Hello All - I just had a long talk with Doug Richardson, who as many of us know was very interested
in the M1923 Thompson (as well as other models) and on one or his trips to Europe devoted a lot of
time attempting to track down the M1923.
First of all, it seems that there are two separate guns here being described as the M1923. The M1923
gun is the gun pictured in the M1923 catalog with a Hotchkiss bipod mounted about 3" behind the muzzle,
and an "in line" buttstock..
The other gun, which Doug refers to as the M1922 has a Colt R75 bipod mounted to the barrel right
at the muzzle, and has a standard M1928 buttstock.
Clearly the two guns are different so i can see why he chose the give them different model numbers.
After extensive research Doug determined that no M1923 Thompsons were ever made and that the
gun in the photo is a mock-up. There are no photos of the gun being fired. He also concluded that only
two guns were ever actually chambered for the .45 Remington cartridge - both of the M1922 configuration.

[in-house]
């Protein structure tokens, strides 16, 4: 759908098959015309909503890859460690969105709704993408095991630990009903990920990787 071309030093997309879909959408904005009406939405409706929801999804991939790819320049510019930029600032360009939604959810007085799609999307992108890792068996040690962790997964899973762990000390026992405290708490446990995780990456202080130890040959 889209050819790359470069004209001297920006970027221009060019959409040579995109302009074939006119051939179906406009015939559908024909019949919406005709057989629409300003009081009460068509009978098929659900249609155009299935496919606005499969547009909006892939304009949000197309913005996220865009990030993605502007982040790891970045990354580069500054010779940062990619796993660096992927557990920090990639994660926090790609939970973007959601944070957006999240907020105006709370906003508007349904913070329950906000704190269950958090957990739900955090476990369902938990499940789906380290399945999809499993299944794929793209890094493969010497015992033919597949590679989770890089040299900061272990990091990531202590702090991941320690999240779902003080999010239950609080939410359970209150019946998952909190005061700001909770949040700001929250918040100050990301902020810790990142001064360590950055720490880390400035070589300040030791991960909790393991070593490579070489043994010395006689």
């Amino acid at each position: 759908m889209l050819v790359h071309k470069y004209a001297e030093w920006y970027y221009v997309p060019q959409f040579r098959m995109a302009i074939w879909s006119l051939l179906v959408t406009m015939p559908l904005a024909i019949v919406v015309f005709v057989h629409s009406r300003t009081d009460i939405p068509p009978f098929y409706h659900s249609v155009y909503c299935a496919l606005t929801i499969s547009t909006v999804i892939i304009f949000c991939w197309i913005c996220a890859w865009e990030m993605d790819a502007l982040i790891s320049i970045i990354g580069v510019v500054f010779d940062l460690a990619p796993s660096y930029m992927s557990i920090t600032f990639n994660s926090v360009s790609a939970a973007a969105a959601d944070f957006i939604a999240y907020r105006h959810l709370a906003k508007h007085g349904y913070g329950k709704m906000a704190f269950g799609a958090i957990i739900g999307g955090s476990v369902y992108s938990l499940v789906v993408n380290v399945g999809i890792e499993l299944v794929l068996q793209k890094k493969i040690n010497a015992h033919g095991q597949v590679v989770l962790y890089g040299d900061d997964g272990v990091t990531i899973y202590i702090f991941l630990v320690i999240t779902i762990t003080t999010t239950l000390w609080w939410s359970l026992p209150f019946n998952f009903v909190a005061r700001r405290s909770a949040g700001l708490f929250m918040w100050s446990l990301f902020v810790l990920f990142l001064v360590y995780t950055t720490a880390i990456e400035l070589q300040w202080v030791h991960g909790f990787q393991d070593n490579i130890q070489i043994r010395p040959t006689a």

He tracked these guns down, one being in Florida and one in Illinois. Only two "in-line" stocks are known
to exist -one found in Denmark, one lost in Texas. The M1923 shown in the catalog was broken down and
sold as parts. It is unlikely that this would have been done if it was a working gun.
He says the M1923 model was made up for the catalog but was not a term actually used by Auto-Ordnance.
Auto-Ordnance started referring to various "military" models - military model, heavy barrel, extra heavy barrel,
Doug has in his possession, and for sale, an original Thompson M1922/23 barrel with the trunnion to mount
the bipod because back in the day he was thinking of making the barrels. He did not say what the price was.
So, that's the report from Doug/Belize.
Edited by reconbob, 22 May 2020 - 05:03 PM.